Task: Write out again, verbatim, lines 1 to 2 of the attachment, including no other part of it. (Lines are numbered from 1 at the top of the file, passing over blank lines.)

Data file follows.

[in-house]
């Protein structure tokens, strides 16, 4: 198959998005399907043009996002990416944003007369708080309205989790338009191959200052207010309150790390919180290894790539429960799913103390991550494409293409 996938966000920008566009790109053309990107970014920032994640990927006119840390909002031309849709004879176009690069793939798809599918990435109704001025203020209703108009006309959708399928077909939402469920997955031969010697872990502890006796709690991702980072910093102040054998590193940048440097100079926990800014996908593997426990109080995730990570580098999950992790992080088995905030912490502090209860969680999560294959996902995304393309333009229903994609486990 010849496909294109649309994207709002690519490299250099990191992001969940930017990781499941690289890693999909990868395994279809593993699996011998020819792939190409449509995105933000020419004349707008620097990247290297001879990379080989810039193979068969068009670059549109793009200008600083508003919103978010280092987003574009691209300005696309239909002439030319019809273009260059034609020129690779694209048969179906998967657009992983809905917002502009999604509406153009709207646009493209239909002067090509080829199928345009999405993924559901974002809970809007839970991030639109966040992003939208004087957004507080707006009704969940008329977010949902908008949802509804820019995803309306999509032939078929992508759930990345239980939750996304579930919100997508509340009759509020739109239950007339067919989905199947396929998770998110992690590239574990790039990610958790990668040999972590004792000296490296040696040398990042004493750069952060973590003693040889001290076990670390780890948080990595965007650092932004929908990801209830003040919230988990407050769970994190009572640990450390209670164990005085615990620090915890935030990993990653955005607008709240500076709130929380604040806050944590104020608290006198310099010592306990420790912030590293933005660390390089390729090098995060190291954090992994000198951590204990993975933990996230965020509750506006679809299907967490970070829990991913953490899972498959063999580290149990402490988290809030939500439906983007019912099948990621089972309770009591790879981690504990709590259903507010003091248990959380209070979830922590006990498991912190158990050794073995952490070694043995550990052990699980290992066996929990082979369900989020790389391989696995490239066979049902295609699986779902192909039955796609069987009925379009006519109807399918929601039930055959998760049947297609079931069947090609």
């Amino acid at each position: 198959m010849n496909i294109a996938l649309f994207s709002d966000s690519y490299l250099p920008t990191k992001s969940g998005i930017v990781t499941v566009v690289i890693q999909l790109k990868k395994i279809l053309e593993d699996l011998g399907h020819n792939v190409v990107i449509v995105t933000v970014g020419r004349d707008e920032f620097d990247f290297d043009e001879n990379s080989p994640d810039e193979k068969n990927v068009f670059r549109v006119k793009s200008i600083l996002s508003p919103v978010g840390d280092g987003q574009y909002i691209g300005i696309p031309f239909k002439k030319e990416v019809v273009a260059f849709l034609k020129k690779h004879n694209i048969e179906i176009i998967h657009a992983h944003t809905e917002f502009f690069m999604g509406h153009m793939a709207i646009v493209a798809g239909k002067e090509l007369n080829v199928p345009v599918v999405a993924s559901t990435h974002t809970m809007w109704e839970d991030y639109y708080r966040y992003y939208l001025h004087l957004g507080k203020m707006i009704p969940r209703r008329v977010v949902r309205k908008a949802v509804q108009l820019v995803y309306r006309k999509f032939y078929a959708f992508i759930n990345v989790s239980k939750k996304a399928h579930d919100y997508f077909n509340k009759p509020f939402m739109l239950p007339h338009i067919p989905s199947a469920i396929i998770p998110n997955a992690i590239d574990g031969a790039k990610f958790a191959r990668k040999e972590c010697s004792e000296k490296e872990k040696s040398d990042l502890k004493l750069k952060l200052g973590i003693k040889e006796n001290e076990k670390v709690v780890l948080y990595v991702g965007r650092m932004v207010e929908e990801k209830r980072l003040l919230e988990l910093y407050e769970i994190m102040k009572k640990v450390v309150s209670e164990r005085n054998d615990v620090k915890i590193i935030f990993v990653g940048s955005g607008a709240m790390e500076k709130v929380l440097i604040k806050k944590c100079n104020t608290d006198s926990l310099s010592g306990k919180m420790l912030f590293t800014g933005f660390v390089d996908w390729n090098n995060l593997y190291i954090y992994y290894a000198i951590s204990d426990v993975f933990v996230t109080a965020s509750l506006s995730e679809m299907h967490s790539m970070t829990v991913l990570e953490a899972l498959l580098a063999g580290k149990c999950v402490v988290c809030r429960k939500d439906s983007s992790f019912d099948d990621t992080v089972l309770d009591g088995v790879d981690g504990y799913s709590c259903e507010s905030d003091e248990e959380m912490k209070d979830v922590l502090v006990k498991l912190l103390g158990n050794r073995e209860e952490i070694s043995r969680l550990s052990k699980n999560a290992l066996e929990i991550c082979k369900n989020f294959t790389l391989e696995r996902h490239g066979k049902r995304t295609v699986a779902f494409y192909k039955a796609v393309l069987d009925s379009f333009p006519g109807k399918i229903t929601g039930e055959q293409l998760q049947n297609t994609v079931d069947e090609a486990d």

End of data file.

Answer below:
[in-house]
């Protein structure tokens, strides 16, 4: 198959998005399907043009996002990416944003007369708080309205989790338009191959200052207010309150790390919180290894790539429960799913103390991550494409293409 996938966000920008566009790109053309990107970014920032994640990927006119840390909002031309849709004879176009690069793939798809599918990435109704001025203020209703108009006309959708399928077909939402469920997955031969010697872990502890006796709690991702980072910093102040054998590193940048440097100079926990800014996908593997426990109080995730990570580098999950992790992080088995905030912490502090209860969680999560294959996902995304393309333009229903994609486990 010849496909294109649309994207709002690519490299250099990191992001969940930017990781499941690289890693999909990868395994279809593993699996011998020819792939190409449509995105933000020419004349707008620097990247290297001879990379080989810039193979068969068009670059549109793009200008600083508003919103978010280092987003574009691209300005696309239909002439030319019809273009260059034609020129690779694209048969179906998967657009992983809905917002502009999604509406153009709207646009493209239909002067090509080829199928345009999405993924559901974002809970809007839970991030639109966040992003939208004087957004507080707006009704969940008329977010949902908008949802509804820019995803309306999509032939078929992508759930990345239980939750996304579930919100997508509340009759509020739109239950007339067919989905199947396929998770998110992690590239574990790039990610958790990668040999972590004792000296490296040696040398990042004493750069952060973590003693040889001290076990670390780890948080990595965007650092932004929908990801209830003040919230988990407050769970994190009572640990450390209670164990005085615990620090915890935030990993990653955005607008709240500076709130929380604040806050944590104020608290006198310099010592306990420790912030590293933005660390390089390729090098995060190291954090992994000198951590204990993975933990996230965020509750506006679809299907967490970070829990991913953490899972498959063999580290149990402490988290809030939500439906983007019912099948990621089972309770009591790879981690504990709590259903507010003091248990959380209070979830922590006990498991912190158990050794073995952490070694043995550990052990699980290992066996929990082979369900989020790389391989696995490239066979049902295609699986779902192909039955796609069987009925379009006519109807399918929601039930055959998760049947297609079931069947090609």